Name: Ellen Kuwana
Degree: Master's, Developmental Neuroscience
Graduate School: University of California, San Francisco (UCSF)
Undergraduate School: Univ. of Kansas
Current Position: Staff Writer, Neuroscience for Kids web site, University of Washington

Ellen Kuwana
Both of my parents are chemists, so I grew up thinking I'd be a scientist, too. Unfortunately for me, science was never my best subject. Writing was what I enjoyed most. But I believed science was important, and I had a great high school anatomy and physiology teacher, so in college I decided to major in biology. After college, I moved to San Francisco because my boyfriend (now husband) was in medical school at the University of California San Francisco (UCSF). I interviewed with a UCSF professor, Marc Tessier-Lavigne, for a job as a lab technician, and this was when I became interested in neuroscience. His lab works on the signals that guide a specialized part of the nerve cell, the axon, to grow to specific targets in the body. It is hoped that this basic research will one day help people who are paralyzed. I then pursued a Master's degree, doing lab rotations with Alison Doupe, who researches how zebra finches learn their songs (birdsong research may shed light on how humans learn language) and John Rubenstein. I joined the Rubenstein lab and spent the next few years analyzing how various genes code for the development of the forebrain in chick and mouse embryos. While in the Rubenstein lab, I edited grant applications and journal articles by fellow lab members. I realized that I was good at editing, and I enjoyed it. I even enjoyed writing my Master's thesis, which is like a major report on your research project.

Next, I got a job as Assistant Managing Editor at the UCSF newspaper, The Synapse. There I could write and edit to my heart's content, but I missed being up-to-date on what was happening in science research. Now I have the perfect job-one that combines science (which I think is important) with writing (which I think I'm good at)-here at Neuroscience for Kids. This job allows me to be creative and to use my science knowledge to educate others. The main challenge is "translating" articles written by scientists into articles that non-scientists can understand.

I never found my science classes easy, but that was one reason I kept with it; I like challenges. Without encouragement from the aforementioned mentors and other people at UCSF, including Lori Sussel, I never would have stuck with science for as long as I did. I'm glad that I obtained my Master's degree, as my experiences at UCSF enrich my science writing.

I think that anyone who is reasonably smart can be a scientist. You just have to be willing to work hard. I think scientists need to have a passion for their work, patience for lab work that can be tedious and slow at times, and perseverance to keep going when things go wrong. Science is as much about failure as it is about success. Not all your experiments work, but you learn from them and go on. The up side is that science allows you to be creative, to be a free thinker, and to set your own schedule to a certain extent. You never know where your research will take you. Science is unpredictable. It's different each and every day, and that was what I enjoyed most--that, and the wonderful people I worked with at UCSF.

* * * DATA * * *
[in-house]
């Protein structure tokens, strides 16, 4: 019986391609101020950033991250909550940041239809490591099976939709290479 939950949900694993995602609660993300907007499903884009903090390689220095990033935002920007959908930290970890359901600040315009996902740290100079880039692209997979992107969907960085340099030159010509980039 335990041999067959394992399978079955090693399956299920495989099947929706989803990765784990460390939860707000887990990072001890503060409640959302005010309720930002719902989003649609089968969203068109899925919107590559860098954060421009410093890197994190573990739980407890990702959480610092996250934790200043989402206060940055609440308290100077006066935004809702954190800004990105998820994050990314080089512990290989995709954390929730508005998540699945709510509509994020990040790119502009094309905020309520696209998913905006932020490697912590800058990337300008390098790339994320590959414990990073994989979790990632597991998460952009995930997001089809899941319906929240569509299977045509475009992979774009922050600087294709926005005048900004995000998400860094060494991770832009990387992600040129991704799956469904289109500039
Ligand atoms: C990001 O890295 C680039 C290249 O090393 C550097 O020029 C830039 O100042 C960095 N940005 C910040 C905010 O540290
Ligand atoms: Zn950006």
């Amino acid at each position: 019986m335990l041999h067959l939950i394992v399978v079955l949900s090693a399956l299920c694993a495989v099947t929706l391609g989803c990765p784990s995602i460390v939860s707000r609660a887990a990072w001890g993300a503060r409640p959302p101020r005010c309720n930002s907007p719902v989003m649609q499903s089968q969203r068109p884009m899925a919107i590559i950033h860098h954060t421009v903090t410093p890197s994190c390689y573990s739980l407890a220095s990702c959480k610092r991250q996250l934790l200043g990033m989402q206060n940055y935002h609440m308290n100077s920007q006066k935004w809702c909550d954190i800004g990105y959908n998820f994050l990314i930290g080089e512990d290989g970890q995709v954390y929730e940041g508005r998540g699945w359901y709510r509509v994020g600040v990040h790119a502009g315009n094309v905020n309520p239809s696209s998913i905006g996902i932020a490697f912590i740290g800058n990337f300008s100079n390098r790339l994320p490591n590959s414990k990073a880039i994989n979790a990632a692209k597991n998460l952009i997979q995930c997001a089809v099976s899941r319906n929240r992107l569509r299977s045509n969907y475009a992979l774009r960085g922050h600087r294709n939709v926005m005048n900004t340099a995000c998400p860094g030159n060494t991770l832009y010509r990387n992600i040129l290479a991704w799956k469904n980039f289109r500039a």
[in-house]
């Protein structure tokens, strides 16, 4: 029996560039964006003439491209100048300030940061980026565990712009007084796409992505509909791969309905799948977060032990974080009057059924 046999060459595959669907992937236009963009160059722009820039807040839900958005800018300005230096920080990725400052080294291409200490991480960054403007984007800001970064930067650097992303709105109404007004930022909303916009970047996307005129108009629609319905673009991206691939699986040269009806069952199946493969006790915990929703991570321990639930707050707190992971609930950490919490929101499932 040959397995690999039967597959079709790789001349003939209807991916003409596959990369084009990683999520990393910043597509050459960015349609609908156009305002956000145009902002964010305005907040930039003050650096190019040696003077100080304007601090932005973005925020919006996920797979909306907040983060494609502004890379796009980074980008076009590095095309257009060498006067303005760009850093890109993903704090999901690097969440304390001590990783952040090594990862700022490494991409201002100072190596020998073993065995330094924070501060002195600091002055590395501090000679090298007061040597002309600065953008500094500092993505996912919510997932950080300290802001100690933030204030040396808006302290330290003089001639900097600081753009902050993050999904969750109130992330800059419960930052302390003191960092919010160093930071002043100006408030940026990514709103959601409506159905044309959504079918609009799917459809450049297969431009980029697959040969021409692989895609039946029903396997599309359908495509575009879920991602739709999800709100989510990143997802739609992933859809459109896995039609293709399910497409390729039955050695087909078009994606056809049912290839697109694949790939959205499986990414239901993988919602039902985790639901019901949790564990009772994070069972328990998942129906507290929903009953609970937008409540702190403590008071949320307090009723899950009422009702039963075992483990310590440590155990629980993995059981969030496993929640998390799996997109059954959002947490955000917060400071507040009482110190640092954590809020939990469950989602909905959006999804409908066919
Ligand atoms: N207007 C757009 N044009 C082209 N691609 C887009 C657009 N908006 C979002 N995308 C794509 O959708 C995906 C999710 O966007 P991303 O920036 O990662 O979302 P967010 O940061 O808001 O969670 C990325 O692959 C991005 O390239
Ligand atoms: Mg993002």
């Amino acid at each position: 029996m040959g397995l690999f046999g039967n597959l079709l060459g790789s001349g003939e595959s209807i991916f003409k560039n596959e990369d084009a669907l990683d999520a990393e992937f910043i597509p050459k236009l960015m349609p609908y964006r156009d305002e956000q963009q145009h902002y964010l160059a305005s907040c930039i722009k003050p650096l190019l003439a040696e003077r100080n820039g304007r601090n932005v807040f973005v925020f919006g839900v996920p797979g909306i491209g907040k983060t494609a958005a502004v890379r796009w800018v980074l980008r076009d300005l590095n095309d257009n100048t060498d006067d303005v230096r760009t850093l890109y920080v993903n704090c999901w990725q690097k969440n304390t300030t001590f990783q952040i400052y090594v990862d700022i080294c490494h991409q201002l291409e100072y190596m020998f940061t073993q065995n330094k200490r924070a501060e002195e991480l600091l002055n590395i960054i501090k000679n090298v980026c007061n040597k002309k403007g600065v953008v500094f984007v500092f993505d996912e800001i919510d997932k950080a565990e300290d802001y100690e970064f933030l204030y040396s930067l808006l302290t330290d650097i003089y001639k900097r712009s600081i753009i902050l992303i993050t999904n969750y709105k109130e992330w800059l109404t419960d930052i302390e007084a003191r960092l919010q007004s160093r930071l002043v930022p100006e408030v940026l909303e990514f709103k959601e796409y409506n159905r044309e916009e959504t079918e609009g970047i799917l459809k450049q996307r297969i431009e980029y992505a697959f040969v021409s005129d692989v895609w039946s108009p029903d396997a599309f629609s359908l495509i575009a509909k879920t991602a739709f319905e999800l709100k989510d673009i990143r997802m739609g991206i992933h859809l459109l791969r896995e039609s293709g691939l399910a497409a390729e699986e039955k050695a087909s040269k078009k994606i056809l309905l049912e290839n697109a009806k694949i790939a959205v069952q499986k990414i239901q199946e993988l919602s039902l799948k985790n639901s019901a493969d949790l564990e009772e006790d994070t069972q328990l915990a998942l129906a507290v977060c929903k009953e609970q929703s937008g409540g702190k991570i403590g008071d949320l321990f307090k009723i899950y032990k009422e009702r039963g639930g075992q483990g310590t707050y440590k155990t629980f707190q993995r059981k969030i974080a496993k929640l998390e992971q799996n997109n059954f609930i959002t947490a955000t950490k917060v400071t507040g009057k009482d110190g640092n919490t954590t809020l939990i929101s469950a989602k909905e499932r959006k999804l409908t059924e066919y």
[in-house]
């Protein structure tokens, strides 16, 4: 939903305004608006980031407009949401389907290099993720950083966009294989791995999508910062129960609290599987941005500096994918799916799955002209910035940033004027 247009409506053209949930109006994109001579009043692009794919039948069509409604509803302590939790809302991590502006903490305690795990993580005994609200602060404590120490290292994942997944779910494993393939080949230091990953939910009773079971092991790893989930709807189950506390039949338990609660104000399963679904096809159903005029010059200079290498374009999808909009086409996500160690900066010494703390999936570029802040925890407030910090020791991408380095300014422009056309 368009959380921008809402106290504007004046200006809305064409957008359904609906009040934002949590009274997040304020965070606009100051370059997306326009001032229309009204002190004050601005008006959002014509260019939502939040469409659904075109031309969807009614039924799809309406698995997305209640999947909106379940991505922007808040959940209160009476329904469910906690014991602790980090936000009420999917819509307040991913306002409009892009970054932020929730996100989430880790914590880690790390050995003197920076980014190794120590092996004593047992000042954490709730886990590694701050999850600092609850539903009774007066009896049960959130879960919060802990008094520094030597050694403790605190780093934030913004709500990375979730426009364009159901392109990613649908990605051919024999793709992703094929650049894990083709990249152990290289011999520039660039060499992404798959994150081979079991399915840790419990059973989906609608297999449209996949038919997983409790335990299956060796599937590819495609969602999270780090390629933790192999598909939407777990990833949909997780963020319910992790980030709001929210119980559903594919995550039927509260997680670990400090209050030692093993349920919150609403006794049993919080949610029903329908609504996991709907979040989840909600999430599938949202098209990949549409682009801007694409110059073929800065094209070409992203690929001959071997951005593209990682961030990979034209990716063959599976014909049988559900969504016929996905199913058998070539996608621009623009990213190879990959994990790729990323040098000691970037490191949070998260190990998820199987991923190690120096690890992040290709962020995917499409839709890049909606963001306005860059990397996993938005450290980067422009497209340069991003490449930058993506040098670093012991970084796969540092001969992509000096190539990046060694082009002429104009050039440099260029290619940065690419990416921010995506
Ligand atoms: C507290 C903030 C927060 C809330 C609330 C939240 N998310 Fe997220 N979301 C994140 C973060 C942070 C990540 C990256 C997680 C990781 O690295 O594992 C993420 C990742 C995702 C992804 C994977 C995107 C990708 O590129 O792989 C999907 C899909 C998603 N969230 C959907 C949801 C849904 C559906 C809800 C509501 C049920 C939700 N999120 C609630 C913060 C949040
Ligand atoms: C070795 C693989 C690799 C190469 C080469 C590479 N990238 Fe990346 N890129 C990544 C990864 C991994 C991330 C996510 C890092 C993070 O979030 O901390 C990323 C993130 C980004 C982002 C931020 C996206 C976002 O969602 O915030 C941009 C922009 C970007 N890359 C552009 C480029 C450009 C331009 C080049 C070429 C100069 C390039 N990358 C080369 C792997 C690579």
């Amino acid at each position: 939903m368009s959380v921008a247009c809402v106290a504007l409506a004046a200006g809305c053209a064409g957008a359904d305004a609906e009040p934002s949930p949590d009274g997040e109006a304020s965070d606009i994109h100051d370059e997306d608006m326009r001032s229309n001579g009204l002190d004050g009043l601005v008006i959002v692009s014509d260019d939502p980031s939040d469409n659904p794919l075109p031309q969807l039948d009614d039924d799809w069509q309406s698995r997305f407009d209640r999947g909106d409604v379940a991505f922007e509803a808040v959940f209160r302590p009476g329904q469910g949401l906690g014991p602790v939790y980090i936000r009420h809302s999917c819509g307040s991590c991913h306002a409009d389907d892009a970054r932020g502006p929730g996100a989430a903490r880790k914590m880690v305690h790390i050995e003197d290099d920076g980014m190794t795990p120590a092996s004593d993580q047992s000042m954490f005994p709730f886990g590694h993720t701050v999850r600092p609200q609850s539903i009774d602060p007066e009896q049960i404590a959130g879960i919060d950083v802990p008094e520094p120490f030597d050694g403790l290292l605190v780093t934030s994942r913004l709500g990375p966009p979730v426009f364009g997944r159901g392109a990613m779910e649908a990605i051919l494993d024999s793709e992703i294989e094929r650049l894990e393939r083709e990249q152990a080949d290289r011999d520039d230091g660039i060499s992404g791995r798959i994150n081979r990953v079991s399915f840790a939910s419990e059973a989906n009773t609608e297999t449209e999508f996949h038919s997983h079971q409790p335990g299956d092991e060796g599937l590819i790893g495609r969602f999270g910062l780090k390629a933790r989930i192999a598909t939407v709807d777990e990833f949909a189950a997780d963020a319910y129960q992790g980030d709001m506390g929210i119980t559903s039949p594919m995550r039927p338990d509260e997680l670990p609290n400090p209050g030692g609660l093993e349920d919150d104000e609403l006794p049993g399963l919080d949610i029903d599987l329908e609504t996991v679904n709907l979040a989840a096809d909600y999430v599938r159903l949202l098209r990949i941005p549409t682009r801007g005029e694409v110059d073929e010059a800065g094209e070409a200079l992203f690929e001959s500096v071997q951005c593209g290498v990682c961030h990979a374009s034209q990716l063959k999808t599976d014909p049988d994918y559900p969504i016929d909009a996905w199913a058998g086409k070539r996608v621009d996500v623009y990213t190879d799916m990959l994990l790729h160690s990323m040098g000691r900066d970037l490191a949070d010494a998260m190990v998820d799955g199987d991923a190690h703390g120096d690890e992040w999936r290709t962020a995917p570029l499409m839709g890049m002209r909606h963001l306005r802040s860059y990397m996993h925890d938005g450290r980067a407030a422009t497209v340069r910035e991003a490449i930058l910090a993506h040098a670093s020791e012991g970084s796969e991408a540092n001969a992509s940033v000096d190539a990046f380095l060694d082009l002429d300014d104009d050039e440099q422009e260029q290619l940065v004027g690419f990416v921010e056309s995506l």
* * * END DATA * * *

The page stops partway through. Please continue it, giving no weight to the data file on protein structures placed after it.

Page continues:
Since leaving Neuroscience for Kids in 2005, I've held several interesting jobs at the University of Washington (UW). I helped revise content for a continuing medical education (CME) resource about lung function testing (for asthma mostly) called "Spirometry Fundamentals" which involved overseeing video shoots. I now am Content Director for another CME offering about safely sedating children for emergency room procedures called "Pediatric Procedural Sedation & Analgesia." Both of these resources were developed in the UW Department of Pediatrics.

I then worked for the UW Department of Psychiatry, and oversaw content development (again, supervising video shoots, editing content, deciding on how to present that information online and what graphics would support the content) on continuing education resources for chronic opioid therapy for non-cancer pain. These are resources to train healthcare professionals how to safely manage patients on prescription painkillers. Then I worked for half a year coordinating patient care for the UW Department of Neuro-oncology, assisting with clinical trials at the Seattle Cancer Care Alliance. This work was challenging and sobering. Now I work with a research group in Psychiatry that has the largest depression care management model in the United States. I am responsible for all of their online educational resources, and am creating the curriculum for a certification course in Integrated Mental Health Care.

As you can tell, a science background can take you in all sorts of directions. I've been lucky to find my niche in online medical training resources, which involve lots of writing and editing. My jobs have been interesting and challenging, and I get to work with smart people who are motivated to help others.

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